Motivation behind privacy coins: making public blockchains more private and restoring the right to privacy
Privacy coins are insofar essential because they are solving a problem blockchain has created. Blockchain, being a public infrastructure, allows anybody to see everybody’s transactions. This means that in regards to payments, everybody knows everybody’s financial transaction, i.e. everybody knows who sent what to whom. Knowing that this also implies that government and government-related entities can see one’s transactions with little effort might derail people from using blockchain-based payment systems.
Another way to argue in favor of privacy coins is through the lens of financial privacy as human right. Based on that, one could argue that governments and companies who have access to people’s financial transactions are in violation of that human right.
Whatever the motivation behind building privacy coins, there are actually two types of them. Furthermore, within those two types a host of other differentiators exits.
Privacy coins vs. coins with privacy as a feature
Privacy coins and coins with privacy as feature refer to coins that obscure blockchain transactions in order to achieve anonymity.
Privacy coins are coins whose main goal is privacy (e.g. Monero). Coins with privacy as a feature implement privacy as one of their many features (e.g. Dash). For instance, Monero has privacy per default and the developers focus primarily on privacy (and security). Dash, in contrast, aims to be, among other things, fast and private. For transactions to be private with Dash one has to use their feature called PrivateSend.
Scope of anonymity
A similar differentiation is scope of anonymity, i.e. what do privacy coins and coins with privacy as a feature obscure. It goes from anonymization of only the senders’ IP addresses (e.g. Verge) to fully obscurity (anonymization of sender, receiver, and amount) with privacy coins such as Monero.
Depth of technical integration
Another technological difference between privacy coins and coins with privacy as a feature, is how deeply privacy is integrated into the coin’s code. Verge, for instance, only implements their privacy protecting technology (TOR and I2P). Monero, and many other privacy coins are developing their privacy protecting technology (ring signatures, ring confidential transactions, and stealth addresses) themselves. Admittedly, Monero’s privacy tech is based on the CryptoNote protocol, but the integration and adaption still goes very deep into Monero’s code.
Different type of privacy technology
Privacy coins and coins with privacy features also differ in regards to the privacy technology they use. The following non-exhaustive list contains some of the privacy technologies, tools and process used by privacy coins and coins with privacy as a features:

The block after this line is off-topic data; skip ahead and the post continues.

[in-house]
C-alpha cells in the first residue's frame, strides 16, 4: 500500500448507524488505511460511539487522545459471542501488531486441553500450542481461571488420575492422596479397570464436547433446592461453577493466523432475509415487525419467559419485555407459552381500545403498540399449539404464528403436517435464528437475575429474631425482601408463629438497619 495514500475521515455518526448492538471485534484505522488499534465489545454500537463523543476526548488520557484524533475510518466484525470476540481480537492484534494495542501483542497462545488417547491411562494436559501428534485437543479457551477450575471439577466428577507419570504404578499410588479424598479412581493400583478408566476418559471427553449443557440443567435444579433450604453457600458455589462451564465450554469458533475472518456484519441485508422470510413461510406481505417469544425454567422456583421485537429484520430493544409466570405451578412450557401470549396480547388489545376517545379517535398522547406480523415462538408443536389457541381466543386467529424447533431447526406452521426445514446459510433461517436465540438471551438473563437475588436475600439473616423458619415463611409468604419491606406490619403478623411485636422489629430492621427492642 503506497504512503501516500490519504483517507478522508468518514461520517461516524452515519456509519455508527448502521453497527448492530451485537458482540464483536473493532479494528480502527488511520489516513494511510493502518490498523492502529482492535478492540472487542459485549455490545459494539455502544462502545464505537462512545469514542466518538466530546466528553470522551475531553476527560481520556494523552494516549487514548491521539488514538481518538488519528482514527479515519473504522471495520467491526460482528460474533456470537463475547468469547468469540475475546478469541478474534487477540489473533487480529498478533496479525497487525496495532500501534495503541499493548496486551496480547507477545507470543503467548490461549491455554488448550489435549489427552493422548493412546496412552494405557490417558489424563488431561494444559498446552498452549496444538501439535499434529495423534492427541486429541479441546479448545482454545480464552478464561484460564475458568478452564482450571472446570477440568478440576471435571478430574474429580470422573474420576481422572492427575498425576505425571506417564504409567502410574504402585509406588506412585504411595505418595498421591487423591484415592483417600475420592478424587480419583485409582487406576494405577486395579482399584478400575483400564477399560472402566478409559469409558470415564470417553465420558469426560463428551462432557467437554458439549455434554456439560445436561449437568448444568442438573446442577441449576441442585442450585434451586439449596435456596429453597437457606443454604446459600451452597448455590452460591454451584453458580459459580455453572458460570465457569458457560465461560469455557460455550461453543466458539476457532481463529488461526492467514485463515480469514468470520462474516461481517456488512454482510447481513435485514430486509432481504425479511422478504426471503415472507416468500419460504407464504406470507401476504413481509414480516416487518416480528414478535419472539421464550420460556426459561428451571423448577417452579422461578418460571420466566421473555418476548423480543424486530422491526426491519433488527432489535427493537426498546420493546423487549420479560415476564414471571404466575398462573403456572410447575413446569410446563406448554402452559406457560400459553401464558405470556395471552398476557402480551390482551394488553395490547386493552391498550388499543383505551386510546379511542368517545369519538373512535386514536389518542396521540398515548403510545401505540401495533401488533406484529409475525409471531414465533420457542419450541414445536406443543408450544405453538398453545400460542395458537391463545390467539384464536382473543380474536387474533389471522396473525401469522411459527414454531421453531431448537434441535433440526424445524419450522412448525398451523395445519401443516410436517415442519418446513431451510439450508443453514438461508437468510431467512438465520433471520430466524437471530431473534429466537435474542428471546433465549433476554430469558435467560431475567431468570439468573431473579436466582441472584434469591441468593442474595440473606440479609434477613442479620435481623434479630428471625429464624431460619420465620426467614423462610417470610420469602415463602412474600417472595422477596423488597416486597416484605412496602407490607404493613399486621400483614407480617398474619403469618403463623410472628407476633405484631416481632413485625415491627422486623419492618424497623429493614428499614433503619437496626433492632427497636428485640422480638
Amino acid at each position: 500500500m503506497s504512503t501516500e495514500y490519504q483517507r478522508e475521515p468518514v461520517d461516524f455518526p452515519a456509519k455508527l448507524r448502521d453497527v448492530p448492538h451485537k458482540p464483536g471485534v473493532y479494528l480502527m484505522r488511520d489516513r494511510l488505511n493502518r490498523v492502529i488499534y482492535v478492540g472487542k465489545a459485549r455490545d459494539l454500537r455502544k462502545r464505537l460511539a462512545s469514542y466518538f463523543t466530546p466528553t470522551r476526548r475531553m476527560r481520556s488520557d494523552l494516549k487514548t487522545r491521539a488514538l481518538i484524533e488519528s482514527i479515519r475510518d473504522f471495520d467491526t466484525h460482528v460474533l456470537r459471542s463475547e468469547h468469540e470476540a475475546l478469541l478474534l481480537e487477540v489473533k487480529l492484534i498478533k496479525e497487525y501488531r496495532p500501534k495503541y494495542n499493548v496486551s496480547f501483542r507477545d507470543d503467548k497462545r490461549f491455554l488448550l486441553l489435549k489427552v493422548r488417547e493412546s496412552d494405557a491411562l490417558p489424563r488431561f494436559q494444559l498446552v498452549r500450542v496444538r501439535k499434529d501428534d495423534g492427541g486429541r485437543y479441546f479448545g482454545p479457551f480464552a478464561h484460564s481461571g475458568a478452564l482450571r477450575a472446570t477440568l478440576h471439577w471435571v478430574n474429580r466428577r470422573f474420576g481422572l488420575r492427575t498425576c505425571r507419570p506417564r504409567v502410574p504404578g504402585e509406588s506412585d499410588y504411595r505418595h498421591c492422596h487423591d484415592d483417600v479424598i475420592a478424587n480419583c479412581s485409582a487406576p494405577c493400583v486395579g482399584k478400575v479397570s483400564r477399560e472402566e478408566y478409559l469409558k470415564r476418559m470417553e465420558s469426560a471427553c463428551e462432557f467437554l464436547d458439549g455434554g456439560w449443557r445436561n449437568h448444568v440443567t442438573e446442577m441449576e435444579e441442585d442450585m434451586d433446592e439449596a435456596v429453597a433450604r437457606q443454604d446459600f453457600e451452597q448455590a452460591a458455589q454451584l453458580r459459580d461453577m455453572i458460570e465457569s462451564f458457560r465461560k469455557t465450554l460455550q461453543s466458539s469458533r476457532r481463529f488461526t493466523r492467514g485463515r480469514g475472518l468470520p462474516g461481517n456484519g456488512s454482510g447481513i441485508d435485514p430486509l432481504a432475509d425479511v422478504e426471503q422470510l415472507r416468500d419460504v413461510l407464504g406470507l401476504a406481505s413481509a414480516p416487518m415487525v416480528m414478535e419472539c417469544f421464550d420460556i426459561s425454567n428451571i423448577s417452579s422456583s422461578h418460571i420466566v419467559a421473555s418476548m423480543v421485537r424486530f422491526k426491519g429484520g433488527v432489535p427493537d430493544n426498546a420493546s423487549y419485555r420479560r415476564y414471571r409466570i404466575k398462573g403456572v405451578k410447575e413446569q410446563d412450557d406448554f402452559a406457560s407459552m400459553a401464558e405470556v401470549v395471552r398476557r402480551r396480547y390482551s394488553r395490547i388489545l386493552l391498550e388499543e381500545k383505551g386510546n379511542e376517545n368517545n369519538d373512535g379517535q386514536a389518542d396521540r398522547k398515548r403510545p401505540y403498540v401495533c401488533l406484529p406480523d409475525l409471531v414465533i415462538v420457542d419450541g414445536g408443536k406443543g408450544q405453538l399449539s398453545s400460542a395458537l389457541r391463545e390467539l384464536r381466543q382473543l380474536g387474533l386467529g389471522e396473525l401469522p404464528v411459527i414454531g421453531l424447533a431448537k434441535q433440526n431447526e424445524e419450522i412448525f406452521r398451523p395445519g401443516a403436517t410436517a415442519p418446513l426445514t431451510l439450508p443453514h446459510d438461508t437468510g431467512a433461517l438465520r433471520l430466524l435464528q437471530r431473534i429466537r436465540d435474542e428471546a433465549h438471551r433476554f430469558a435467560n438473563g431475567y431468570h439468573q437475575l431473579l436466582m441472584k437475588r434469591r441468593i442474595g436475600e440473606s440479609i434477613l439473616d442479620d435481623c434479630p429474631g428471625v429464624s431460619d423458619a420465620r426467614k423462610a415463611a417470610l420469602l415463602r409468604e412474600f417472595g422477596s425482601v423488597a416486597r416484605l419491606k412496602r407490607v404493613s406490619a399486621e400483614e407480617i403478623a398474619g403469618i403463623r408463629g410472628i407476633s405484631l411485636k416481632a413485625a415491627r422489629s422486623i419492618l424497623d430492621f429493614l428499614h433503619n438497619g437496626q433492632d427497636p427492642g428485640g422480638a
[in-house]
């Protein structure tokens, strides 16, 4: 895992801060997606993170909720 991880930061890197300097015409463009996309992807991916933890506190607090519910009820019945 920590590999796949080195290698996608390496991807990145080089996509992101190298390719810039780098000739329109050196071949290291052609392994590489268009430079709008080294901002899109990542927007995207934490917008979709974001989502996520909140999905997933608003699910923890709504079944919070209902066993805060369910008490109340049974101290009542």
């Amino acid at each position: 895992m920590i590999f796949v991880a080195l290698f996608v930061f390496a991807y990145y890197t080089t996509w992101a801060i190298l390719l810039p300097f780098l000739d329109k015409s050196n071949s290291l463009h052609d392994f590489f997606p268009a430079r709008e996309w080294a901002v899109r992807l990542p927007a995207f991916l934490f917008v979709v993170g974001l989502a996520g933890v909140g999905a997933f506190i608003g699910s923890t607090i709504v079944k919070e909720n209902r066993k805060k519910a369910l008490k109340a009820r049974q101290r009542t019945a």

- ring signatures
- ring confidential transactions
- stealth addresses
- I2P (e.g. Verge)
- coin-mixing (e. g. Dash)
- zk-SNARK proofs: a zero-knowledge proof construction used by Zcash
- one-time public keys (e.g. Bytecoin)
Privacy with or without a choice
Moreover, privacy coins and coins with privacy as feature differ in how the implement privacy from a end-user perspective, specifically if privacy is an option or not. With Zcash, Dash, or Verge, users can choose whether they want to send a private or transparent transaction.
In contrast, Monero believes in privacy without choice; with Monero it is impossible to send a transparent transaction.
Monero believes in privacy without choice; with Monero it is impossible to send a transparent transaction
Side note: Although “privacy without choice” instead of “transparency without choice“ sounds weird because it is a very atypical state, it gives the whole discussion around public blockchain and private coins, a very intriguing spin.
Mining algorithm and ASIC-resistance
The final technical differentiation is mining algorithm and ASIC-resistance.
Most privacy coins and coins with privacy as a feature are Proof-of-Work (PoW). PIVX is one of the few with Proof-of-Stake, and Decred (whose privacy features are not yet available) uses a hybrid of PoW and Proof-of-Stake (PoS).
Additionally, ASIC-resistance is another differentiating factor. Most interestingly in this context is Monero. Monero’s hard-fork in early April 2018 made it ASIC resistance and as a consequence probably made mining hardware producers such as Bitmain unhappy. Besides such ecosystem issues, ASIC-resistance and mining algorithm are important because they can influence how centralized privacy coins and coins with privacy as feature become on the mining side leaving projects open to potential 51% attacks, censorship or concentration of power.